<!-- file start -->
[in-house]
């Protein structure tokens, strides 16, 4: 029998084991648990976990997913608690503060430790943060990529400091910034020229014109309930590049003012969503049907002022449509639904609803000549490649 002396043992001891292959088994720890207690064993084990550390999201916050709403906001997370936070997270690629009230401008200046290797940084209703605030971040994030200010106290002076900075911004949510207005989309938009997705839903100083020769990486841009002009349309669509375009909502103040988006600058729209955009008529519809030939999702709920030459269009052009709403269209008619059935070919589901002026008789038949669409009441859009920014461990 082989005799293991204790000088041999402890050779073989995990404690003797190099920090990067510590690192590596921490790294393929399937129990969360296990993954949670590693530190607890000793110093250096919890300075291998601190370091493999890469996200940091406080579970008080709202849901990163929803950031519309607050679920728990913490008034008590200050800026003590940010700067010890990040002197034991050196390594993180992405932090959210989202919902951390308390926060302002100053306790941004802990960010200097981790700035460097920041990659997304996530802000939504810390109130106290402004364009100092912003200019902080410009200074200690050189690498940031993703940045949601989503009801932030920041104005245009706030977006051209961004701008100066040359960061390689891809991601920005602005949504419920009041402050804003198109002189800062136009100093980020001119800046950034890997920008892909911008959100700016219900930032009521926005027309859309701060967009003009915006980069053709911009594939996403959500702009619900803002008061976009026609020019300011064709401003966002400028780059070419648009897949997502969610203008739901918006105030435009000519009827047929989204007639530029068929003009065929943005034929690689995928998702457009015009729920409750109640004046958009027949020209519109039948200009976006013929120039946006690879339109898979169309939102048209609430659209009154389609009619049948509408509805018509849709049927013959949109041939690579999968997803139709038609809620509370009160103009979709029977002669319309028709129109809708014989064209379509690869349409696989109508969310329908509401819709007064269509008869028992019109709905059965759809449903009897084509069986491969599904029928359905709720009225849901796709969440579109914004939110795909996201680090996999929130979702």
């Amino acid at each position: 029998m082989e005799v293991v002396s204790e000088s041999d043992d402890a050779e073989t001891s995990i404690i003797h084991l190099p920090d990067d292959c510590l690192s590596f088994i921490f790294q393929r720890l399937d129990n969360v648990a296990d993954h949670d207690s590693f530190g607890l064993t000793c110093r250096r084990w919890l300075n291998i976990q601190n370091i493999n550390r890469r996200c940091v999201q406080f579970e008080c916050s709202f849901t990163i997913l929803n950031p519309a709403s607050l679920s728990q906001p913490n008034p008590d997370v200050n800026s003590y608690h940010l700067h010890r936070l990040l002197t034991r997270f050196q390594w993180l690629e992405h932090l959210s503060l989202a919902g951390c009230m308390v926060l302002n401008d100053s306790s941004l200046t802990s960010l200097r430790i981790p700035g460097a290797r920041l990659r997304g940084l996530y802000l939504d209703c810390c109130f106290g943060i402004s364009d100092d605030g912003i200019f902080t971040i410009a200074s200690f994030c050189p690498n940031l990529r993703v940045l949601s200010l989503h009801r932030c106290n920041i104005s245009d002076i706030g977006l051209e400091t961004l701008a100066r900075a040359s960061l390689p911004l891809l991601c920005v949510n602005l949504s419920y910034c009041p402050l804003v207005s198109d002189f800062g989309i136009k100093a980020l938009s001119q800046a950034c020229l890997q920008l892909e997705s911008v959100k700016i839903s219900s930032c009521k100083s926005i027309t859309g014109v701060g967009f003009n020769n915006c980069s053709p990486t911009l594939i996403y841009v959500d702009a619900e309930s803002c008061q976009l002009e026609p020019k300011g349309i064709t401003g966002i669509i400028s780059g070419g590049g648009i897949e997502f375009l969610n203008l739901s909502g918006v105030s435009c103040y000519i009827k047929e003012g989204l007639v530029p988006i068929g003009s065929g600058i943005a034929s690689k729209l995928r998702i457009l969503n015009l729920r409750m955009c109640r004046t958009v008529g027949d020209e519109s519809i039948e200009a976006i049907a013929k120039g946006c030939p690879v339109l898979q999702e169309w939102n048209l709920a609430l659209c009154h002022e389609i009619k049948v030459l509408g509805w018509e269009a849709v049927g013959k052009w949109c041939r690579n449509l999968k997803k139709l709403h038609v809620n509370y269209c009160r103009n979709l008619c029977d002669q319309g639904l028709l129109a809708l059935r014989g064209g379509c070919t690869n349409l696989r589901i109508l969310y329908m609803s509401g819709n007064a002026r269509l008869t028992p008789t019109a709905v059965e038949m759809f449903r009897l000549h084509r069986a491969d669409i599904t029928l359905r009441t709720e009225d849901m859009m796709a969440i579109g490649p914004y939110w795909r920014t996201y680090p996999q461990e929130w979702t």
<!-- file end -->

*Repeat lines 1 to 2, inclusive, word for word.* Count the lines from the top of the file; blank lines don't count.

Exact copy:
[in-house]
């Protein structure tokens, strides 16, 4: 029998084991648990976990997913608690503060430790943060990529400091910034020229014109309930590049003012969503049907002022449509639904609803000549490649 002396043992001891292959088994720890207690064993084990550390999201916050709403906001997370936070997270690629009230401008200046290797940084209703605030971040994030200010106290002076900075911004949510207005989309938009997705839903100083020769990486841009002009349309669509375009909502103040988006600058729209955009008529519809030939999702709920030459269009052009709403269209008619059935070919589901002026008789038949669409009441859009920014461990 082989005799293991204790000088041999402890050779073989995990404690003797190099920090990067510590690192590596921490790294393929399937129990969360296990993954949670590693530190607890000793110093250096919890300075291998601190370091493999890469996200940091406080579970008080709202849901990163929803950031519309607050679920728990913490008034008590200050800026003590940010700067010890990040002197034991050196390594993180992405932090959210989202919902951390308390926060302002100053306790941004802990960010200097981790700035460097920041990659997304996530802000939504810390109130106290402004364009100092912003200019902080410009200074200690050189690498940031993703940045949601989503009801932030920041104005245009706030977006051209961004701008100066040359960061390689891809991601920005602005949504419920009041402050804003198109002189800062136009100093980020001119800046950034890997920008892909911008959100700016219900930032009521926005027309859309701060967009003009915006980069053709911009594939996403959500702009619900803002008061976009026609020019300011064709401003966002400028780059070419648009897949997502969610203008739901918006105030435009000519009827047929989204007639530029068929003009065929943005034929690689995928998702457009015009729920409750109640004046958009027949020209519109039948200009976006013929120039946006690879339109898979169309939102048209609430659209009154389609009619049948509408509805018509849709049927013959949109041939690579999968997803139709038609809620509370009160103009979709029977002669319309028709129109809708014989064209379509690869349409696989109508969310329908509401819709007064269509008869028992019109709905059965759809449903009897084509069986491969599904029928359905709720009225849901796709969440579109914004939110795909996201680090996999929130979702």